There are differing accounts as to who actually started the 99 cent marketing concept, but it is known that in 1875, the Chicago Daily News was founded as a penny paper. However, pennies were not in wide circulation at the time. So, the founder asked local businesses to reduce their prices by one cent. Everyone prospered. In 1876, Frank Winfield Woolworth started “the five and dime”—bargain stores that eventually offered everything from clothing to medications to ice cream sundaes for prices that fit every budget. And did you know that Richard Sears began his business as a watch seller in 1886? Later, Alvah Roebuck joined him, and Sears and Roebuck was established before the dawn of a new century.
This generation of children has not known a world without computers, cell phones, iPods, notebooks and e-readers, electric cars, or solar panels. Very smart men and women have, for millennia, crafted ideas to improve the standard of living for their fellow human beings. They have striven to lengthen lives, enjoy lives, and to provide leisure and work time that help us in the human pursuit of bigger-better-faster. And in order to promote these ideas, other men and women have worked to tell other folks about these inventions and innovations. Sales and marketing is not a bad thing, by the way. Marketers and sale staff are essential partners in the quest for improving our lives and investing in new ideas for the future.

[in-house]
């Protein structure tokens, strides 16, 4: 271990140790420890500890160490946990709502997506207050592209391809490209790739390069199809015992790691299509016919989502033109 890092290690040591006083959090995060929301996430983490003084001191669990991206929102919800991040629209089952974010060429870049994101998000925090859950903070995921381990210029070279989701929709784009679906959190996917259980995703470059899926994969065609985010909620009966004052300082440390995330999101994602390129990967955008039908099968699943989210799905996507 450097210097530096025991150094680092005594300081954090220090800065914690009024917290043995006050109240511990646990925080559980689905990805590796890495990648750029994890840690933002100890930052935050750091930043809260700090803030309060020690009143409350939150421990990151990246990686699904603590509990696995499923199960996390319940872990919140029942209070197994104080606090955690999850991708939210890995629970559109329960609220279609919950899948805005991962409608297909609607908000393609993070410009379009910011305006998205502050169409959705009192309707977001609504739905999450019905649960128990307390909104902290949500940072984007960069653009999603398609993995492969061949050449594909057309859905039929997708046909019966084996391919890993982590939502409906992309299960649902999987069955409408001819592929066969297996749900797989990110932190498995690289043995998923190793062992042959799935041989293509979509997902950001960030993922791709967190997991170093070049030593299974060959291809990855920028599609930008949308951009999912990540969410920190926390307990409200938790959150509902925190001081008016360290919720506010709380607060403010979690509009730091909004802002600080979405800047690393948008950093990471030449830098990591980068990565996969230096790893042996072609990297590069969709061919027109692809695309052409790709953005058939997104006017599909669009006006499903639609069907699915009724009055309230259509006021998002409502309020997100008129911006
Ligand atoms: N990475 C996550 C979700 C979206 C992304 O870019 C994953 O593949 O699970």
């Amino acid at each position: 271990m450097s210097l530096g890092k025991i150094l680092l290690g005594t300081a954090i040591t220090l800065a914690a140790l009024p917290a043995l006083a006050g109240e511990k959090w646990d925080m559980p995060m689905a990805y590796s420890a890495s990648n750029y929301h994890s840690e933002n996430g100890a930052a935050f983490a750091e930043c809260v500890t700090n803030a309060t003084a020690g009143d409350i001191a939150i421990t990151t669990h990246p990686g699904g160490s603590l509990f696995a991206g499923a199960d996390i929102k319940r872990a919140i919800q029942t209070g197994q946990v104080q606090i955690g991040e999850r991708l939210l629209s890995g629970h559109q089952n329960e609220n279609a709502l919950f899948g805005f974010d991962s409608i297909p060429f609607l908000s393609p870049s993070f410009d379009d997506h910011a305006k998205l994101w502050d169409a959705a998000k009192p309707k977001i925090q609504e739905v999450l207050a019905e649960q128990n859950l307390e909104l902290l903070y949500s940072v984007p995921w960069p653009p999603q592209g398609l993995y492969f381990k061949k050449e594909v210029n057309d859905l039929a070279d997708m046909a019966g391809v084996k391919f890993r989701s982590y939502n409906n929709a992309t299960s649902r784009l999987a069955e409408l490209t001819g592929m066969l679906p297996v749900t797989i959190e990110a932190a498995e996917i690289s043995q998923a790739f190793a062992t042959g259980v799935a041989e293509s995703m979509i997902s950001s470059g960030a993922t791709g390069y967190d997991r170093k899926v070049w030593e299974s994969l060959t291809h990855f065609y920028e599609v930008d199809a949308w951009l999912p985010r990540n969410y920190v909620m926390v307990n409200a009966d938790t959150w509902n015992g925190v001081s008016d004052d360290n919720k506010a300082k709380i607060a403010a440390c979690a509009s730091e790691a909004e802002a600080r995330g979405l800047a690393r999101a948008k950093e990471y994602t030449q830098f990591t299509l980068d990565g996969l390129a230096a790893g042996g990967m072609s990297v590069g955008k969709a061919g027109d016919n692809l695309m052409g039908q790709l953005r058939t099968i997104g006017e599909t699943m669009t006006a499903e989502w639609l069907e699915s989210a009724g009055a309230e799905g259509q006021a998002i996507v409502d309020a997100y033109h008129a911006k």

Marketing and sales bombard us 24/7/365—on the Internet, on television, on the sides of buses, in our doctors’ offices, in magazines, and on billboards. We are told we need things we never knew we needed! Pharmaceutical companies tell us to “ask your doctor about” medication appropriate for our medical condition, cosmetic companies tell us we can look younger, retailers remind us to buy products—on sale now!—food sellers tell us we can cook at home (who knew that?), toy companies tell us we can entertain and teach our children at the same time, movie and video companies tell us what to watch… Even colleges advertise online programs to increase enrollment at a time in which tuition prices on campuses have risen.